Secondary: . With the acquisition of Darius Slay as that long-craved lockdown corner, the immediate need there is not pressing but not out of the question. Jaylon Johnson of Utah, Louisiana Tech’s Amik Robertson (pictured below) and Kristian Fulton of LSU would be solid Day 2 picks. Temple’s Harrison Hand would be a potential Day 3 heist, but he has the Temple hex working against him. With Malcolm Jenkins gone, the safety position may need a long-term solution beyond Will Harris and Jalen Mills (Rodney McLeod is locked in for the long haul). If they could pick up another second round pick, Division II standout Kyle Dugger, who can line up almost anywhere (via Jenkins), is a possibility. Jeremy Chinn of Southern Illinois and J.R. Reed of Georgia have also been linked to the Eagles. Another intriguing prospect is Marc-Antoine Dequoy of Montreal, should the Eagles maybe acquire a seventh-rounder.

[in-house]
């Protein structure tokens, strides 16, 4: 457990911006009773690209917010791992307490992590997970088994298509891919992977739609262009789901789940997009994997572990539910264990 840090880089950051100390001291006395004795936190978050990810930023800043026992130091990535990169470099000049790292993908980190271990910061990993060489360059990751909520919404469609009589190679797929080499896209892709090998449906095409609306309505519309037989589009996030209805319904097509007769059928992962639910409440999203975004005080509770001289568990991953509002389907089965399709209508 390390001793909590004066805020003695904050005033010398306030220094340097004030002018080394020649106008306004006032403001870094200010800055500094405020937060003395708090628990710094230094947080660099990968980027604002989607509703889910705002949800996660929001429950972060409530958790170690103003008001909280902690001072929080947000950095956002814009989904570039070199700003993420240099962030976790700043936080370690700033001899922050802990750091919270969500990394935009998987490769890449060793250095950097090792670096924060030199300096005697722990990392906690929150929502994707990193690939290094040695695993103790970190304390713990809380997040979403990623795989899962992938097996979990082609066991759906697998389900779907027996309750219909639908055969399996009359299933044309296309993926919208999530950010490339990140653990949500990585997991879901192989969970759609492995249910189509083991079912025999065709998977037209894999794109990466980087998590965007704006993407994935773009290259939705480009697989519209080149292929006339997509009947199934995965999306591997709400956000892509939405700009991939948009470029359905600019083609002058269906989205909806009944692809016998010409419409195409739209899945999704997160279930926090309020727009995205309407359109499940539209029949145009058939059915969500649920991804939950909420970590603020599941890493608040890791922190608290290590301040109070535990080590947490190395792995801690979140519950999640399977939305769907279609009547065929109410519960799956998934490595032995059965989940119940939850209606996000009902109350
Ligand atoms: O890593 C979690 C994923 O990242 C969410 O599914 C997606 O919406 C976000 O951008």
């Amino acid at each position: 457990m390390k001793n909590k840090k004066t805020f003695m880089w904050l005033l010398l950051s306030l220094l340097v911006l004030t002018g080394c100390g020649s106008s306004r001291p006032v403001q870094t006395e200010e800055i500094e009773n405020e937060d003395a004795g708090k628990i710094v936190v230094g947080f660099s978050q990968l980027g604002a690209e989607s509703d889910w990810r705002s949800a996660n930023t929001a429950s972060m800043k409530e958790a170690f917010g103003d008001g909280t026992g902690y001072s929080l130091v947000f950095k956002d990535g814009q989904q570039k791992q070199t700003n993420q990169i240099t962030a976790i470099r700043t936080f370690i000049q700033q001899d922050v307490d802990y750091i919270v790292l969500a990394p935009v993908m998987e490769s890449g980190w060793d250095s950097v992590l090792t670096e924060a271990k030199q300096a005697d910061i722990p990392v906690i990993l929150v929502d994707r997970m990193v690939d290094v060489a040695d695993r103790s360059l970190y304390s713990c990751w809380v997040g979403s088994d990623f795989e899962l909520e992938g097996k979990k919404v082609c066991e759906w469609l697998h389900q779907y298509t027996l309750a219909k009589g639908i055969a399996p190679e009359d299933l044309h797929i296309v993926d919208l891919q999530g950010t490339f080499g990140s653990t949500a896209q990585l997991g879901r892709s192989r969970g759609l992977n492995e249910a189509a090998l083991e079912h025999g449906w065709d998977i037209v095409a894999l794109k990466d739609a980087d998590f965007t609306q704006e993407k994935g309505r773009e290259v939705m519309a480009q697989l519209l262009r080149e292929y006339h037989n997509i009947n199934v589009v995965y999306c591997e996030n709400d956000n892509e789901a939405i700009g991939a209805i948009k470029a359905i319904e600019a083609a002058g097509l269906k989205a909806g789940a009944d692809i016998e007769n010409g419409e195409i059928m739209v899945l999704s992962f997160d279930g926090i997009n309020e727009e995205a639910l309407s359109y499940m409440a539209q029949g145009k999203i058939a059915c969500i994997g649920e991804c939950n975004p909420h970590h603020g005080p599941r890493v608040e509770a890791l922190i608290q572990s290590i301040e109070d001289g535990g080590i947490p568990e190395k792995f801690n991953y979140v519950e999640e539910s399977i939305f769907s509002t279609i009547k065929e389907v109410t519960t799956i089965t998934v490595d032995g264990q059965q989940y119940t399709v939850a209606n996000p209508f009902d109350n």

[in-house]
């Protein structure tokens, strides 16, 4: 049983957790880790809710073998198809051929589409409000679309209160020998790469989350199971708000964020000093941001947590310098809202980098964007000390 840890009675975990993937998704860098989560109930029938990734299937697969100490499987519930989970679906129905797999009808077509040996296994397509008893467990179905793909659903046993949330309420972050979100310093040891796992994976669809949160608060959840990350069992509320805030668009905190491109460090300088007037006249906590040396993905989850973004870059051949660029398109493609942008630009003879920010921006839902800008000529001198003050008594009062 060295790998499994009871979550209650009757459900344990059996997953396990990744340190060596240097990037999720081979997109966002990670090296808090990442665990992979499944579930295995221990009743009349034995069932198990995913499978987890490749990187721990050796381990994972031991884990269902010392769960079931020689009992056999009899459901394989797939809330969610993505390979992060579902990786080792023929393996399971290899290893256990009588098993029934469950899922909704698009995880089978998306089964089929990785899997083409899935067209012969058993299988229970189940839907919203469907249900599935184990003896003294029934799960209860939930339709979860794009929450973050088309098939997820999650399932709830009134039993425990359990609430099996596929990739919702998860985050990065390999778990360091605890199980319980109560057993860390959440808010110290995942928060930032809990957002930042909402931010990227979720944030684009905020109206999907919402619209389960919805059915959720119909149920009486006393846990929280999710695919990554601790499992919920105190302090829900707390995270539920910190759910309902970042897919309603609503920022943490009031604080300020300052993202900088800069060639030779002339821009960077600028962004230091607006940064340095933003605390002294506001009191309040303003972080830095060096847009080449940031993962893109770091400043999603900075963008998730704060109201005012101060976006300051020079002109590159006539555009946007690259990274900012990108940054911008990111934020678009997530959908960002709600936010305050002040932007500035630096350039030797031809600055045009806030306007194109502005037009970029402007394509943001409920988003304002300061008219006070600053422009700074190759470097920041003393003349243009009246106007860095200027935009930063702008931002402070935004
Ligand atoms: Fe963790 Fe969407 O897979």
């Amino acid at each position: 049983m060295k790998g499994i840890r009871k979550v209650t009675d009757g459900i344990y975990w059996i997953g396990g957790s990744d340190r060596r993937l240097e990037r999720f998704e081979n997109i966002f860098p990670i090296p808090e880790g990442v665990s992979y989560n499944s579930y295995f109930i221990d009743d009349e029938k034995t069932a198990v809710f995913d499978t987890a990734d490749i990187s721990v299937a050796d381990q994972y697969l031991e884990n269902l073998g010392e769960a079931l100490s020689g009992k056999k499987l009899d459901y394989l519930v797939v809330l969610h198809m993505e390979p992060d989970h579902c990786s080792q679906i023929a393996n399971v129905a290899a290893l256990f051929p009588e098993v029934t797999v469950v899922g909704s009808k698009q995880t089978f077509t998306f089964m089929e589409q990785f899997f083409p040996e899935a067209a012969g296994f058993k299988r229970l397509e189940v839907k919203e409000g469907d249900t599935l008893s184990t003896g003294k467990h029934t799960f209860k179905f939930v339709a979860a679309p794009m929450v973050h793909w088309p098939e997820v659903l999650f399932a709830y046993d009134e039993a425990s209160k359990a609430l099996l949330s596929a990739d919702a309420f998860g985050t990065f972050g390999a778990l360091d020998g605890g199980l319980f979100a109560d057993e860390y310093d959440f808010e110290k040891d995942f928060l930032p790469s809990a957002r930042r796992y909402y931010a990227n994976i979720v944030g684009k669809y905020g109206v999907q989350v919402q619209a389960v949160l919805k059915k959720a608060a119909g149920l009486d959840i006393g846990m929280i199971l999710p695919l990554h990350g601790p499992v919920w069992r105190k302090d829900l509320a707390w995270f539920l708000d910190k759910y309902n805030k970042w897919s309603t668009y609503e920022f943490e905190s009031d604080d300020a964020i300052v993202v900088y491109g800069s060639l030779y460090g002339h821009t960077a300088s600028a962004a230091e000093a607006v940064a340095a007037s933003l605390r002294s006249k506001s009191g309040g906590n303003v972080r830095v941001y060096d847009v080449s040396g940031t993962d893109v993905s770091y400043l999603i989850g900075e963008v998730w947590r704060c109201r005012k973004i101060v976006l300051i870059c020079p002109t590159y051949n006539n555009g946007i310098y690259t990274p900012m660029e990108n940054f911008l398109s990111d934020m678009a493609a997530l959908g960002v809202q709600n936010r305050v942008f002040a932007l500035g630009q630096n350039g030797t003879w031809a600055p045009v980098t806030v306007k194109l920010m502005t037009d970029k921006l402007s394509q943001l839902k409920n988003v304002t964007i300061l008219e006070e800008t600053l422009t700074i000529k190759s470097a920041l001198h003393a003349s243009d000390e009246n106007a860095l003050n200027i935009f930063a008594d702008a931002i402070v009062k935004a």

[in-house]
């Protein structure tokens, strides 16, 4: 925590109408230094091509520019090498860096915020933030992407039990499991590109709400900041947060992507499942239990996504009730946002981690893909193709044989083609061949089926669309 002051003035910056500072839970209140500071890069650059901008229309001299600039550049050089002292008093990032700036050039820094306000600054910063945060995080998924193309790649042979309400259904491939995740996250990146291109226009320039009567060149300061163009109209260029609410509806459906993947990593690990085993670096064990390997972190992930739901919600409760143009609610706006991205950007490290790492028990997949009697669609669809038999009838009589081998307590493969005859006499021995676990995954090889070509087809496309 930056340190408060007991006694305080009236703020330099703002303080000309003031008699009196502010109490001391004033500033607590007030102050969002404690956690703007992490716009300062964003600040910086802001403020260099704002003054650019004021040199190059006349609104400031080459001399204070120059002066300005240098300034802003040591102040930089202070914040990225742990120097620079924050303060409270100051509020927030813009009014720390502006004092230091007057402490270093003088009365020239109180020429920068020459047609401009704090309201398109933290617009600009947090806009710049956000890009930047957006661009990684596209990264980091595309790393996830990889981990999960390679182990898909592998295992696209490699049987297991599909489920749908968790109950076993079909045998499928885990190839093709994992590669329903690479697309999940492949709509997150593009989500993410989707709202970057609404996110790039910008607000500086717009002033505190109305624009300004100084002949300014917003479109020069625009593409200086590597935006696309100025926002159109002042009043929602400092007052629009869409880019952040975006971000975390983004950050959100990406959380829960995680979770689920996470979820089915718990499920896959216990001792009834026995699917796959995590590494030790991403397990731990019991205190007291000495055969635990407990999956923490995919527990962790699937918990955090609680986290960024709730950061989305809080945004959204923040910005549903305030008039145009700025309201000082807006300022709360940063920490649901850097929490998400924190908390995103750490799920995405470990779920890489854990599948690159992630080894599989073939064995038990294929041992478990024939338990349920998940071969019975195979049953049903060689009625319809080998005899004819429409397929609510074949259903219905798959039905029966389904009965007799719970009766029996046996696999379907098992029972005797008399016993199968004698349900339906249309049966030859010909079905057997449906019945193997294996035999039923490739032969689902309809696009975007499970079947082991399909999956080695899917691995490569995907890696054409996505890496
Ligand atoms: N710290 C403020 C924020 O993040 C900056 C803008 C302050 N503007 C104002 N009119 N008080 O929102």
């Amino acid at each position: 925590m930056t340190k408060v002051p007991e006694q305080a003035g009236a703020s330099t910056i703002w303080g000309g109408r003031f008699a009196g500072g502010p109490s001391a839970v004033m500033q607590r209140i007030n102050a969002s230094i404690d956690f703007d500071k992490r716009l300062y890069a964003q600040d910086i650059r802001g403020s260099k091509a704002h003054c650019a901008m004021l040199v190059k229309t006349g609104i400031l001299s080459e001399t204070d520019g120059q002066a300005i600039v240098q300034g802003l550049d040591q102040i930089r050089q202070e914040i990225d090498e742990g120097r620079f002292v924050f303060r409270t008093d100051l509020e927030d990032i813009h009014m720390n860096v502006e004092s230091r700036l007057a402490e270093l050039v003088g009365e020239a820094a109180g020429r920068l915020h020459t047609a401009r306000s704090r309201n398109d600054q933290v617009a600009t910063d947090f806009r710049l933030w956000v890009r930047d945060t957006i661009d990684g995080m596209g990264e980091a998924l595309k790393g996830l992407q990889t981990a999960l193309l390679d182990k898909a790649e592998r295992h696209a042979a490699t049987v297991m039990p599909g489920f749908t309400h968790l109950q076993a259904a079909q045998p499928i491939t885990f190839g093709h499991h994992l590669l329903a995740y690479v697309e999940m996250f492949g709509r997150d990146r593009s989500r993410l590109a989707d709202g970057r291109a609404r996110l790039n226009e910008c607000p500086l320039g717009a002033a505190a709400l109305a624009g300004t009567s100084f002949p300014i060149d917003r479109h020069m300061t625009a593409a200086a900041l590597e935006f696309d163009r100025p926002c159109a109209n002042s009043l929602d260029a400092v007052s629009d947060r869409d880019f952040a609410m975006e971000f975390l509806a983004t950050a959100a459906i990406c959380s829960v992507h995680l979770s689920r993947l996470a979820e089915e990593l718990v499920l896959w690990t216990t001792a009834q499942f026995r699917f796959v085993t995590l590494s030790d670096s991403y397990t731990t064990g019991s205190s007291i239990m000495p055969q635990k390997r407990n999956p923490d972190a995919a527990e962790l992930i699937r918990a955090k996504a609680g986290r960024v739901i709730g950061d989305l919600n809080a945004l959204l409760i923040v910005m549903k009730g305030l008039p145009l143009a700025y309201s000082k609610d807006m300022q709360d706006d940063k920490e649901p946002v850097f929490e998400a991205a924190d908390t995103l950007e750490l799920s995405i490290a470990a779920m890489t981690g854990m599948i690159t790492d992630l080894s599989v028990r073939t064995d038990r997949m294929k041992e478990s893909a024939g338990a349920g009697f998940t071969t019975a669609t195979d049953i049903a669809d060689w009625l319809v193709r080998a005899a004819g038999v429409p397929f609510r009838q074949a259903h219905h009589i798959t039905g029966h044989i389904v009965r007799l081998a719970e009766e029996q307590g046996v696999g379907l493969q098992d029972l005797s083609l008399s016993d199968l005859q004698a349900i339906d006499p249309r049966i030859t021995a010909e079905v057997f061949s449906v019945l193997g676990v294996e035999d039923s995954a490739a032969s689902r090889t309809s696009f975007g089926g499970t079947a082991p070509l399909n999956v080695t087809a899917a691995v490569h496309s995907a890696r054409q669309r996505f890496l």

Summary: The national crisis has  cast a cloud over the draft as well. It is more cloaked in mystery in ever. Will teams play it close to the vest and base picks on college potential, in lieu of seeking upside? My guess would be yes, but I also guess life would be back to normal by now. As for the Eagles, as already stated, there are many ways to go. I saw a reputable mock today that had them going with Murray, the linebacker, in the first round and still coming away with Reagor in the second at No. 53. If that happens, without having to give up picks, maybe some of the Howie Haters out there would stand down.





Leave a Reply

Fill in your details below or click an icon to log in: Logo

You are commenting using your account. Log Out /  Change )

Facebook photo

You are commenting using your Facebook account. Log Out /  Change )

Connecting to %s